Beyond Toleration: The Religious On)ins of American Pluralism. By Chris Beneke. New York: Oxford University Press, 2006. 305pp. $35.00.
Professor Beneke's subject is the development of pluralism in eighteenth-century America, with the acceptance of toleration as a legitimate understanding of the place of (most) religions in America be-ginning in the 1720s and then "beyond toleration" to "religious liberty" by the 1790s. The force of the book is to demonstrate through an extensive compilation and analysis of primary and secondary materials the rapid changes in attitudes toward religions that occurred during this period and to suggest that there was more general agreement on a (relatively) pluralistic view of America among a more diverse segment of the population than has been previously noted.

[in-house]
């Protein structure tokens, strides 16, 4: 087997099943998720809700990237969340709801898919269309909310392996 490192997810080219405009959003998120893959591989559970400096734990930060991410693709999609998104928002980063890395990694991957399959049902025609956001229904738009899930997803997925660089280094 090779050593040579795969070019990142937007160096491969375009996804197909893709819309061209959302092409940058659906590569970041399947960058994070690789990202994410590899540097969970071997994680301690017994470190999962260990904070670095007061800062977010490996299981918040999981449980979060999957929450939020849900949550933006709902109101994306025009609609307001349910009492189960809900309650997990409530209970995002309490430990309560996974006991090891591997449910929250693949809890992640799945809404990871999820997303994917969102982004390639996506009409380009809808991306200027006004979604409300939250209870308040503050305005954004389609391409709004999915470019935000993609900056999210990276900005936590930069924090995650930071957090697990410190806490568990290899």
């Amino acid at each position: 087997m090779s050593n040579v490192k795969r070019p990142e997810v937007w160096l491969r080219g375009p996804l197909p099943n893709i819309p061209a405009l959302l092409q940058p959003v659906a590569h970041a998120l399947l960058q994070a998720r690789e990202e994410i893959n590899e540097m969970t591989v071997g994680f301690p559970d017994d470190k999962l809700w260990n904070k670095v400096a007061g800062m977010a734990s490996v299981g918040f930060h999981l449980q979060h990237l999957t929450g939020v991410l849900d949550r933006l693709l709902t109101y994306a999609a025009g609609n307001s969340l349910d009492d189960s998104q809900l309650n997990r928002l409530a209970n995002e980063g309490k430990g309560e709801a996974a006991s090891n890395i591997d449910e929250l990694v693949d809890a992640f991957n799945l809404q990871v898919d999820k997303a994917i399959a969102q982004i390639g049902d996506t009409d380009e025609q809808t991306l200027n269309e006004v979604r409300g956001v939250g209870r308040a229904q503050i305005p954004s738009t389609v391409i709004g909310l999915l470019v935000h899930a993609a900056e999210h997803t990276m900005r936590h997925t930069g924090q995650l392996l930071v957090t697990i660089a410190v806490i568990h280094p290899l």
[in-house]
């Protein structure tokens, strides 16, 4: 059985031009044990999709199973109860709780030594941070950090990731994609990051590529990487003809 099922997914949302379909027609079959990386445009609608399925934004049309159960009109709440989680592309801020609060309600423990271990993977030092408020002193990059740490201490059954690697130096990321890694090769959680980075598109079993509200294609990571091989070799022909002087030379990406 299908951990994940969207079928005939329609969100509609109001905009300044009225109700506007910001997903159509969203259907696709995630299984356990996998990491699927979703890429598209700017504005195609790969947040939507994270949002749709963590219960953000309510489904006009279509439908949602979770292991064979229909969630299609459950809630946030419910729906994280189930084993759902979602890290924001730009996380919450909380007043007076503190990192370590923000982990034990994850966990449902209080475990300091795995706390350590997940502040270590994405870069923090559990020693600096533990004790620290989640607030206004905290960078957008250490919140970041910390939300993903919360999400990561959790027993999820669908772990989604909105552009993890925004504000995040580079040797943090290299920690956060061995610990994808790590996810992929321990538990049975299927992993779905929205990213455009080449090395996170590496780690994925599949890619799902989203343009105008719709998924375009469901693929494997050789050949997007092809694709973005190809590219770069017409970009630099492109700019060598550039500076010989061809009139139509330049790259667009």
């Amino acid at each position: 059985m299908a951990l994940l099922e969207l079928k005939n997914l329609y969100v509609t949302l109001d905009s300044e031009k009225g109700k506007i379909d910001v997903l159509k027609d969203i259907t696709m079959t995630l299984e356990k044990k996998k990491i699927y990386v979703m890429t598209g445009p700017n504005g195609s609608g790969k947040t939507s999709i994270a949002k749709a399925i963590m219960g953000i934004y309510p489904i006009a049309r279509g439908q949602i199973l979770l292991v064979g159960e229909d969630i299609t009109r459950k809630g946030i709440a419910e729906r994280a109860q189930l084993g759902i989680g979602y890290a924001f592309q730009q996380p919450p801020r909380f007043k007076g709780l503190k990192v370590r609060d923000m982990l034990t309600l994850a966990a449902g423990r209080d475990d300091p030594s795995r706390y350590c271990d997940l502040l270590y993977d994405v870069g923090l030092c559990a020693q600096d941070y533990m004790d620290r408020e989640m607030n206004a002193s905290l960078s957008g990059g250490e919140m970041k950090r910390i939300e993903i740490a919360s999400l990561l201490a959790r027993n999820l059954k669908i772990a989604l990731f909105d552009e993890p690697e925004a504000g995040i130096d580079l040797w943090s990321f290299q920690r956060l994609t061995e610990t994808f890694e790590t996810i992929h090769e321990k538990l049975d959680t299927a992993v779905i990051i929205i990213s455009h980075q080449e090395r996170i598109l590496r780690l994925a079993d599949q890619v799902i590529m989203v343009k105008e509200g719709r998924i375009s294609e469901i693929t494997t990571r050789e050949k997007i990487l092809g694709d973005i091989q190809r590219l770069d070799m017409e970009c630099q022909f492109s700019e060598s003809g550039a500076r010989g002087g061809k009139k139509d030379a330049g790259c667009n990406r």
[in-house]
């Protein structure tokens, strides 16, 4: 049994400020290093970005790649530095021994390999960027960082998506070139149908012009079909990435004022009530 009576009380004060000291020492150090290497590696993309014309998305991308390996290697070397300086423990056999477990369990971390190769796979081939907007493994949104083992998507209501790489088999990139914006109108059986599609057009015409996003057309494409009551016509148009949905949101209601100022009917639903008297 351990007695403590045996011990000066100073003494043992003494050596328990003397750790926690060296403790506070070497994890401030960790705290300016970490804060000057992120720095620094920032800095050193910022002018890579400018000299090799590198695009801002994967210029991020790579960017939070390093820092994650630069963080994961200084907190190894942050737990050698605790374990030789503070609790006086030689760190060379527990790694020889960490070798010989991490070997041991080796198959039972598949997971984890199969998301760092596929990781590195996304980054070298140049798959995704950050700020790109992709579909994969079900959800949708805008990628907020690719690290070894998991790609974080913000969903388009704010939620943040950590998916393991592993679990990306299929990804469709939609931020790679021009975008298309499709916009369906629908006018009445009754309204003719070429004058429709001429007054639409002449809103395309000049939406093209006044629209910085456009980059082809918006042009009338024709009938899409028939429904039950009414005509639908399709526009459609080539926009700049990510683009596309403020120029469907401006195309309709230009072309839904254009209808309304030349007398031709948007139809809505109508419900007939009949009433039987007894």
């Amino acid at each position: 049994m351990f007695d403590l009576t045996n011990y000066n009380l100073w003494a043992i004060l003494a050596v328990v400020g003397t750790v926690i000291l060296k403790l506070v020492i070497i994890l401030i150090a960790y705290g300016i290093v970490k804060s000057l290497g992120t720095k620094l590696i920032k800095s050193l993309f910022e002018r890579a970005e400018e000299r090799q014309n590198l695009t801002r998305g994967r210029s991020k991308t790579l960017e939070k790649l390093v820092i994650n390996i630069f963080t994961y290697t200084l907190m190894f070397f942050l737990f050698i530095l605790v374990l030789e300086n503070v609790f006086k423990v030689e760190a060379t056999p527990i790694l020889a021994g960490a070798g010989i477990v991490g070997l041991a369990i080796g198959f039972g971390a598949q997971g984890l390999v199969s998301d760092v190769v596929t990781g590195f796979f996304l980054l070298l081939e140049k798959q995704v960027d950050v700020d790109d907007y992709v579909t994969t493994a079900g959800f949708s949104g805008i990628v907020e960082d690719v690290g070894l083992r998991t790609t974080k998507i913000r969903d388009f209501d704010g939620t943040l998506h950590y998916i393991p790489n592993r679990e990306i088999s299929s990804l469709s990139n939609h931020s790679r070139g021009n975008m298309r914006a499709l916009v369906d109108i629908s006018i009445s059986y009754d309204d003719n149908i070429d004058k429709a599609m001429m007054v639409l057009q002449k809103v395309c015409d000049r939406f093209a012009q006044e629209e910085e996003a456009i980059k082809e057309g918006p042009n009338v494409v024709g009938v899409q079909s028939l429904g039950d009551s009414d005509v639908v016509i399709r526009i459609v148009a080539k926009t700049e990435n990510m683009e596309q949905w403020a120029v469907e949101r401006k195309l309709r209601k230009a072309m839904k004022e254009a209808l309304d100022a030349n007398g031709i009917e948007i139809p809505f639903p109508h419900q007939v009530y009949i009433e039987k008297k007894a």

Certainly at the beginning of the period and even, to a lesser extent, at the end, this pluralism did not include all religions nor was the principle accepted buy all citizens. Beneke compares the workings of religions liberty during this period to civil fights in our time. Although the accepted values in our culture generally do not include racism, that does not mean that there are not racists or that there is no discrimination based on race. He would say the same about religious liberty at the end of the eighteenth century. He also likens the two areas in terms of the principles behind each: with the decision of Brown v. Board of Education ... equal recognition was again--as it had been for late eighteenth- and early nineteenth-century commentators on religious differences--at the heart of the matter (p. 223).
The argument for toleration, generally accepted throughout the colonies by the 1730s, was that everyone had the right of private judgment or liberty of conscience. But by the 1760s and '70s, toleration was seen to be insufficient. No one was a...